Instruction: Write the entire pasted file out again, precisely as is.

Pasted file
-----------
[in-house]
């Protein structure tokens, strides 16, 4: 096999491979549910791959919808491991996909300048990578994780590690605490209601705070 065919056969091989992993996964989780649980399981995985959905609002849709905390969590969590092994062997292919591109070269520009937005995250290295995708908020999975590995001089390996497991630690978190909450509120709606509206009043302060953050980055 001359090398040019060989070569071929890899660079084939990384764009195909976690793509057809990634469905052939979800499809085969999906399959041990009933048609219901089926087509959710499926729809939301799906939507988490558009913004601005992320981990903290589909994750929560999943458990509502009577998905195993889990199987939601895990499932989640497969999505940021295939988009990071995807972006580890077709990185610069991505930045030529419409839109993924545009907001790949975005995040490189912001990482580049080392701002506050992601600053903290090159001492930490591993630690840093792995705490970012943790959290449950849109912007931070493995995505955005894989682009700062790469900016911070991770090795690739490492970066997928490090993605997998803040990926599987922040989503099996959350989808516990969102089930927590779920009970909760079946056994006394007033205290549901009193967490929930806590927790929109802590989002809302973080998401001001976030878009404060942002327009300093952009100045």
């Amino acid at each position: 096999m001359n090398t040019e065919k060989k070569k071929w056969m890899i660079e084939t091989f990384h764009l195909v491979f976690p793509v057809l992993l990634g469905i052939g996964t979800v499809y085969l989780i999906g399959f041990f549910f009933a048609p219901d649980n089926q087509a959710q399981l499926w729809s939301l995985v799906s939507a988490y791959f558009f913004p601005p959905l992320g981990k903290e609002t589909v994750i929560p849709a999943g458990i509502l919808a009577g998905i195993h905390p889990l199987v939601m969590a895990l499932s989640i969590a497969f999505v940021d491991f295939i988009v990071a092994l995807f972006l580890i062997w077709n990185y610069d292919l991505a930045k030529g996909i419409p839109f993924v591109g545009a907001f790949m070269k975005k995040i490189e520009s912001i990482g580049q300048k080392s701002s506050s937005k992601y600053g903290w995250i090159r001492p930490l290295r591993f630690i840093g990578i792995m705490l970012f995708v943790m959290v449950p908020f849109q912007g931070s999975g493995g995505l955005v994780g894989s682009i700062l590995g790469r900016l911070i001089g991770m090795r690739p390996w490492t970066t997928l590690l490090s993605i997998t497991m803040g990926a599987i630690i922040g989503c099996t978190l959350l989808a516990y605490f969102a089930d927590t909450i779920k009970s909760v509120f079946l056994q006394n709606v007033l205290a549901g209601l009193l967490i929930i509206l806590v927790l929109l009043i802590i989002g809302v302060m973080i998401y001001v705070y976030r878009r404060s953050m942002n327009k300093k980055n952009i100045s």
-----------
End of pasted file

[in-house]
């Protein structure tokens, strides 16, 4: 096999491979549910791959919808491991996909300048990578994780590690605490209601705070 065919056969091989992993996964989780649980399981995985959905609002849709905390969590969590092994062997292919591109070269520009937005995250290295995708908020999975590995001089390996497991630690978190909450509120709606509206009043302060953050980055 001359090398040019060989070569071929890899660079084939990384764009195909976690793509057809990634469905052939979800499809085969999906399959041990009933048609219901089926087509959710499926729809939301799906939507988490558009913004601005992320981990903290589909994750929560999943458990509502009577998905195993889990199987939601895990499932989640497969999505940021295939988009990071995807972006580890077709990185610069991505930045030529419409839109993924545009907001790949975005995040490189912001990482580049080392701002506050992601600053903290090159001492930490591993630690840093792995705490970012943790959290449950849109912007931070493995995505955005894989682009700062790469900016911070991770090795690739490492970066997928490090993605997998803040990926599987922040989503099996959350989808516990969102089930927590779920009970909760079946056994006394007033205290549901009193967490929930806590927790929109802590989002809302973080998401001001976030878009404060942002327009300093952009100045």
């Amino acid at each position: 096999m001359n090398t040019e065919k060989k070569k071929w056969m890899i660079e084939t091989f990384h764009l195909v491979f976690p793509v057809l992993l990634g469905i052939g996964t979800v499809y085969l989780i999906g399959f041990f549910f009933a048609p219901d649980n089926q087509a959710q399981l499926w729809s939301l995985v799906s939507a988490y791959f558009f913004p601005p959905l992320g981990k903290e609002t589909v994750i929560p849709a999943g458990i509502l919808a009577g998905i195993h905390p889990l199987v939601m969590a895990l499932s989640i969590a497969f999505v940021d491991f295939i988009v990071a092994l995807f972006l580890i062997w077709n990185y610069d292919l991505a930045k030529g996909i419409p839109f993924v591109g545009a907001f790949m070269k975005k995040i490189e520009s912001i990482g580049q300048k080392s701002s506050s937005k992601y600053g903290w995250i090159r001492p930490l290295r591993f630690i840093g990578i792995m705490l970012f995708v943790m959290v449950p908020f849109q912007g931070s999975g493995g995505l955005v994780g894989s682009i700062l590995g790469r900016l911070i001089g991770m090795r690739p390996w490492t970066t997928l590690l490090s993605i997998t497991m803040g990926a599987i630690i922040g989503c099996t978190l959350l989808a516990y605490f969102a089930d927590t909450i779920k009970s909760v509120f079946l056994q006394n709606v007033l205290a549901g209601l009193l967490i929930i509206l806590v927790l929109l009043i802590i989002g809302v302060m973080i998401y001001v705070y976030r878009r404060s953050m942002n327009k300093k980055n952009i100045s």